There are many pH indicators available in the market, such as liquid type, paper type and digital type indicators. pH tests are important for soap making to know when the soap is ready to use. And also important for soap making research, to record and test pH for additives which might or might not influence the pH of soap. I can finish a box of pH paper (100 stripes) within a day. It is expensive to maintain this hobby without proper control of the soap making “wastage”. A proper planning to strategically use the pH indicators to manage between cost and strengths of each pH indicator.

pH paper (100 stripes) used for comparing the colour on strip with the indication on the box to find the same colour. Two ways to use pH papers, (1) commonly soak the pH strip in a solution. (2) pour about a coin size of distilled water on the surface of the soap bar, then smudge with a pH strip till wet. Compare the colour shades on the box, but the results might be a bit difficult to judge sometimes. Read figure 1 (pH paper indications) below for comparison samples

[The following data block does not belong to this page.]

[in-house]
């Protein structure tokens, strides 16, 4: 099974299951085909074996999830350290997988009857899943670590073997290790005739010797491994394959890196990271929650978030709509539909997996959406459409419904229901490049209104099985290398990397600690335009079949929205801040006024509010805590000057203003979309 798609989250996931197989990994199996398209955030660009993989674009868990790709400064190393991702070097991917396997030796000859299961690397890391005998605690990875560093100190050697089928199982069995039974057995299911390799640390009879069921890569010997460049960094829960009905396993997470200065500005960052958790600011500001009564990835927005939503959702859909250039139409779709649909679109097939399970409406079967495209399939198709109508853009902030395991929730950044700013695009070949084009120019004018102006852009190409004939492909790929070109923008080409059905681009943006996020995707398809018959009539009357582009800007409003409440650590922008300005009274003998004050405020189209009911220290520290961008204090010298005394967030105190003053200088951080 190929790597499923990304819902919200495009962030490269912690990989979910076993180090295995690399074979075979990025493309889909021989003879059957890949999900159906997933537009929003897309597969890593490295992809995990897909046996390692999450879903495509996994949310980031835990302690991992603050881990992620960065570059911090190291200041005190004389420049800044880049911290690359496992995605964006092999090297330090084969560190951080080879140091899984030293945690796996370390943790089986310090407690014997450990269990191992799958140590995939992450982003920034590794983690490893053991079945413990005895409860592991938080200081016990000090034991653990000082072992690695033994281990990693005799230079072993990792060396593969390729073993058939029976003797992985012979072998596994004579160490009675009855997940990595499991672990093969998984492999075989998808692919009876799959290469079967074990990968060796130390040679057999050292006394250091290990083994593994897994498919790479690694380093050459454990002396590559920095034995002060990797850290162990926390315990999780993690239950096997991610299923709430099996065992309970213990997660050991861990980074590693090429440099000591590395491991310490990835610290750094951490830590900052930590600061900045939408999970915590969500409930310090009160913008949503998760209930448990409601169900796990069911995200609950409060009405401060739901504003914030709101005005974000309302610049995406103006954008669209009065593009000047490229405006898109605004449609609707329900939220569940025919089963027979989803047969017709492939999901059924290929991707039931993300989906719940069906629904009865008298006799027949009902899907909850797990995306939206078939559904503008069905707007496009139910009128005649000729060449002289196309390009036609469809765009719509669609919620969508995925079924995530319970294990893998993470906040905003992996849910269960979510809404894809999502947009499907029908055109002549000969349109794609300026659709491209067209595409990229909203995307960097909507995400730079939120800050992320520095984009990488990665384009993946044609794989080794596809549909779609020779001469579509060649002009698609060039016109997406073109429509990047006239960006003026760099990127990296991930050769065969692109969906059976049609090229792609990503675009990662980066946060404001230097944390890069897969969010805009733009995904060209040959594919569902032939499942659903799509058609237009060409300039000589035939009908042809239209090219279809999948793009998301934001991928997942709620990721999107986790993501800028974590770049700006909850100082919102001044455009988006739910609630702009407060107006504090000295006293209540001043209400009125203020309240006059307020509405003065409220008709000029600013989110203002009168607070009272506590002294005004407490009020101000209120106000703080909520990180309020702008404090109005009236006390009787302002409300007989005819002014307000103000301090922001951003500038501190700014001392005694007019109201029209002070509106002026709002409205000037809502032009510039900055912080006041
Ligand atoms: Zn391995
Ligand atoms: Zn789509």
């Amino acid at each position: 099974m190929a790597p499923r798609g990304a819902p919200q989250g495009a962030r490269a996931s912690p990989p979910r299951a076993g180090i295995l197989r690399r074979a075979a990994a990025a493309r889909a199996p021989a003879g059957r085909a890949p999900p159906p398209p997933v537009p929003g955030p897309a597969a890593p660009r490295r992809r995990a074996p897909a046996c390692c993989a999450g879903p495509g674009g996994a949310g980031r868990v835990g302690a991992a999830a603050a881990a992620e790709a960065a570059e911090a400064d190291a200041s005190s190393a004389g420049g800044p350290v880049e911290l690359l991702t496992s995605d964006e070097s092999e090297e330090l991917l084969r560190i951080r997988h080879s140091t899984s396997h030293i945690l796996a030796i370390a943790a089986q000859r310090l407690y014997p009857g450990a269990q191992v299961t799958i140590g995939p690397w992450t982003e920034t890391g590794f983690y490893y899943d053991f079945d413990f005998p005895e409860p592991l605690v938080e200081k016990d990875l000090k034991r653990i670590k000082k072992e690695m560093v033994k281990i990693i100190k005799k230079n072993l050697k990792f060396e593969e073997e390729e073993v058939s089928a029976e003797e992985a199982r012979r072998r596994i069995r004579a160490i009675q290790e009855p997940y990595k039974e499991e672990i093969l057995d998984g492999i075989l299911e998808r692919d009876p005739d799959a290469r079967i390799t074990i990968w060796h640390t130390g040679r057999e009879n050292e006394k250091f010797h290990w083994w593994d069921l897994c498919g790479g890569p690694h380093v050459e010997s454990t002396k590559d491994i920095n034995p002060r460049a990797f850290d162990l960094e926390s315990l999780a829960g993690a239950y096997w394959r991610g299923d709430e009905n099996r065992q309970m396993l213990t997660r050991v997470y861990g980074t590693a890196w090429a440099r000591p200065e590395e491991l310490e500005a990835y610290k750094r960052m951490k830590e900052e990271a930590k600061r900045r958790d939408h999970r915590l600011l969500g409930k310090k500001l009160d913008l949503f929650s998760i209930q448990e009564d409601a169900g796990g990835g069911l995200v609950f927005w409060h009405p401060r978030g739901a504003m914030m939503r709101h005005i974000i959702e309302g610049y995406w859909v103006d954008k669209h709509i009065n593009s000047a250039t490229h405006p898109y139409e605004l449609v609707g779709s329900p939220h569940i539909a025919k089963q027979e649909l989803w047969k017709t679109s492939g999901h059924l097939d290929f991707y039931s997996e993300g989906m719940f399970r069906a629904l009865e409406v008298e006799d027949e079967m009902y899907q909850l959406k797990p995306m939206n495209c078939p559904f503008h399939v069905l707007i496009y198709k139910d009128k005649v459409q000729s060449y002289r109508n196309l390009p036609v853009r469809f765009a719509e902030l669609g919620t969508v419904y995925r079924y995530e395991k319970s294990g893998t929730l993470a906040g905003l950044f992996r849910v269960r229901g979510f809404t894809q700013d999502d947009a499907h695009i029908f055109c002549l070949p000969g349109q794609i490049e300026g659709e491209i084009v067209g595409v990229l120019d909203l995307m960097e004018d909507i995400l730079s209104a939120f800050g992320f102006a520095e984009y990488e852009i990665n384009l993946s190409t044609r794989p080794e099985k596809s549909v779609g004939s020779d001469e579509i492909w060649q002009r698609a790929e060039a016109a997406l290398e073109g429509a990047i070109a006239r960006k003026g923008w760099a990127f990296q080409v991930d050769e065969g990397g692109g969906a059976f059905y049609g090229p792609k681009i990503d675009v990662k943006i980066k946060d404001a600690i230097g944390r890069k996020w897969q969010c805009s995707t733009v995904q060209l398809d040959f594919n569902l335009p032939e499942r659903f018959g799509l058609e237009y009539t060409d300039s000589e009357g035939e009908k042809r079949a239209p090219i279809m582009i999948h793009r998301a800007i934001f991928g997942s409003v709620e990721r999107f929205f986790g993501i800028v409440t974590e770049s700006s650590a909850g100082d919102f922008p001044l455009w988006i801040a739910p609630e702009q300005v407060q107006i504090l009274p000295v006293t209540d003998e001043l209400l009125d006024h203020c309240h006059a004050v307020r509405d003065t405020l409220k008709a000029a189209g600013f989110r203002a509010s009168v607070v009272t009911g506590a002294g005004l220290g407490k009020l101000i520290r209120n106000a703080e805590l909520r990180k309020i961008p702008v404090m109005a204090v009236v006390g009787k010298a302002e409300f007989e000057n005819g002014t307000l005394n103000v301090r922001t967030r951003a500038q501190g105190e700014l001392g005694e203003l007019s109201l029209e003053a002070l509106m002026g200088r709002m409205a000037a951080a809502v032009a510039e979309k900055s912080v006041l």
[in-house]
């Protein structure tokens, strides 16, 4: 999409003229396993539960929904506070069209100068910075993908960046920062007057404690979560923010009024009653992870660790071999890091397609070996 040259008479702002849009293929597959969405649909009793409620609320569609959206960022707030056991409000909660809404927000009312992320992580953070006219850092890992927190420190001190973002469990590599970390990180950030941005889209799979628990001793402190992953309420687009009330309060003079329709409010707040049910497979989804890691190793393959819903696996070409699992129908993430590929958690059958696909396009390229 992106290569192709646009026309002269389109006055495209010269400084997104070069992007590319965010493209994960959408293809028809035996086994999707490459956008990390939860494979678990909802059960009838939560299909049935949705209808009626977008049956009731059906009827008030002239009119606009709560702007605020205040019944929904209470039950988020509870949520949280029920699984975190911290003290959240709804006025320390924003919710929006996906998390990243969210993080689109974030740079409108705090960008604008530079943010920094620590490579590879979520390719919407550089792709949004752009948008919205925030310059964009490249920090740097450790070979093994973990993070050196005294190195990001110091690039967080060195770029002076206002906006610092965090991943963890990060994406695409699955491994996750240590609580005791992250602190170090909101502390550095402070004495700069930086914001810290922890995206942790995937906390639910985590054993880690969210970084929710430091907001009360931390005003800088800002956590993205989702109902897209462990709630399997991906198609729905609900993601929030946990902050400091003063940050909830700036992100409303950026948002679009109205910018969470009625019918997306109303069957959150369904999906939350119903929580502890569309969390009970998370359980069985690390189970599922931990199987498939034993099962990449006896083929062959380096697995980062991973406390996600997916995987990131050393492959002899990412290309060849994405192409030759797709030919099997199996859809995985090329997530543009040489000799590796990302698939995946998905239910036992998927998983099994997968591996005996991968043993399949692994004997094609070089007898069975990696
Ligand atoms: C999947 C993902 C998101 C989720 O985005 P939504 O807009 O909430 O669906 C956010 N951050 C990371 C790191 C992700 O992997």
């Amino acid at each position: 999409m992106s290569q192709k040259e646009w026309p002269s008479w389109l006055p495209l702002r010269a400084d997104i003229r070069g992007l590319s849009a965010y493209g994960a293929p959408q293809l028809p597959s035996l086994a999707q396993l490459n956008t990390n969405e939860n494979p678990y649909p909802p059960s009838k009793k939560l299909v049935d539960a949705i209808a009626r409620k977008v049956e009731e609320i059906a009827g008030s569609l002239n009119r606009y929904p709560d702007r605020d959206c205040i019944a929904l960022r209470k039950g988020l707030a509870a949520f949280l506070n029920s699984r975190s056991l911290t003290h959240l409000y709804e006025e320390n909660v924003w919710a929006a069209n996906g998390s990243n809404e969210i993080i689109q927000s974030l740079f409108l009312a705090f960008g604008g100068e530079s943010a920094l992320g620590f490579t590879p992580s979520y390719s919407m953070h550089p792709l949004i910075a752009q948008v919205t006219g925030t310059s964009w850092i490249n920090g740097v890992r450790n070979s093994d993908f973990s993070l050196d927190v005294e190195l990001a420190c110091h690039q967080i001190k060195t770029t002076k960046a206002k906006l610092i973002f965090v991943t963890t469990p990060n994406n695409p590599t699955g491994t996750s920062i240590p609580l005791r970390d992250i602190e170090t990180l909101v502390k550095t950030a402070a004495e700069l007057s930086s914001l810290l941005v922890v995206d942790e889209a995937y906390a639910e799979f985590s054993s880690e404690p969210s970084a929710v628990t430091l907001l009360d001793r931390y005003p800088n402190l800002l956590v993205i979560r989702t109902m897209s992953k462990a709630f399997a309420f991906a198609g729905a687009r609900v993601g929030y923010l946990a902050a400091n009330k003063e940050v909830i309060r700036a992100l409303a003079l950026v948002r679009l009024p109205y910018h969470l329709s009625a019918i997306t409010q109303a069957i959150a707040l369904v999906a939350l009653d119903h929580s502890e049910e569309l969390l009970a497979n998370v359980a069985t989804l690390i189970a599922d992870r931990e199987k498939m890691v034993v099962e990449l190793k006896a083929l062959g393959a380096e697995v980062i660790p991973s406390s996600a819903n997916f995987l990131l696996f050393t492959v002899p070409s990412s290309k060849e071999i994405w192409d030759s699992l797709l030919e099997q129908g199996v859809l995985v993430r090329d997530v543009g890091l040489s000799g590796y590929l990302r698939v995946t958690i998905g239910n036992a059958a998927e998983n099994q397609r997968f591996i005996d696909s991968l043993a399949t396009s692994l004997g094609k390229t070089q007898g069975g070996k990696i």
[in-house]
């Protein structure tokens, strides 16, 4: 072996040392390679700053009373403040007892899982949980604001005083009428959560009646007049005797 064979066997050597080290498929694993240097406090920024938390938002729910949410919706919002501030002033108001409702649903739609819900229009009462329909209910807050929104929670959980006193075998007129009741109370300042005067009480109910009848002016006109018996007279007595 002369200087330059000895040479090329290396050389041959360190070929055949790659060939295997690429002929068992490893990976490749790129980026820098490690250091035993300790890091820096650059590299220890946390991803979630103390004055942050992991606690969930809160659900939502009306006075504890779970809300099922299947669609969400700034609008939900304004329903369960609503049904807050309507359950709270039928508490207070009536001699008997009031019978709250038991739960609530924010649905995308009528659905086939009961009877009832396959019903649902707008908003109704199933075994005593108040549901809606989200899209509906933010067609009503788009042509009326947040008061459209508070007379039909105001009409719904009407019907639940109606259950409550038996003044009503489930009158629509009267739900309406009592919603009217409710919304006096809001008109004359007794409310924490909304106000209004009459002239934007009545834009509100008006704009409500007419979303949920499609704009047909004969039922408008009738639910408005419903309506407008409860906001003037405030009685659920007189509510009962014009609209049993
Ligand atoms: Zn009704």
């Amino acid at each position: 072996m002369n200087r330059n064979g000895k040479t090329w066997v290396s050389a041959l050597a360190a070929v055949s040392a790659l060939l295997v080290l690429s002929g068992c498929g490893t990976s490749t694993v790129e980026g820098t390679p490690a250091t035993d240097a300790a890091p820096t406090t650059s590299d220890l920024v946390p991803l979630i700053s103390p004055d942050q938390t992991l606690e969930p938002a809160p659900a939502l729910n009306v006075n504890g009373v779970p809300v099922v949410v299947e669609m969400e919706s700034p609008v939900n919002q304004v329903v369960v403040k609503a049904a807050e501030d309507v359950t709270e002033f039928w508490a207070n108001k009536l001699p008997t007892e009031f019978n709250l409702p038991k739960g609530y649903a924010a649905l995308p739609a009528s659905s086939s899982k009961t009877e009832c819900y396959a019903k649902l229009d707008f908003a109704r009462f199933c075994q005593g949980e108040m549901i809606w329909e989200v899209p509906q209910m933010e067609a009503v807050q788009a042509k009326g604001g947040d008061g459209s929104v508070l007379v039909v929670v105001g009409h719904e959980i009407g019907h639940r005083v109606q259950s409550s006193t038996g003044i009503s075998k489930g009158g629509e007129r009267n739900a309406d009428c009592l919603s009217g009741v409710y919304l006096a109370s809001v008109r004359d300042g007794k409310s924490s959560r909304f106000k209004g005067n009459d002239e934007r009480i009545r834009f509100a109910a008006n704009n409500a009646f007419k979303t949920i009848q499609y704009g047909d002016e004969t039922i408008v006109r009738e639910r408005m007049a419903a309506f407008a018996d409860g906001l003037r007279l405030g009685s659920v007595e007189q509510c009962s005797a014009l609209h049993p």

~ Figure 1 (pH paper indications)

This type of pH papers is definitely giving better indication than single colour pH paper.  The actual readings as mentioned in the picture above are only as assumptions. Recommend to use digital pH indicators to get the exact value pH readings with decimal point.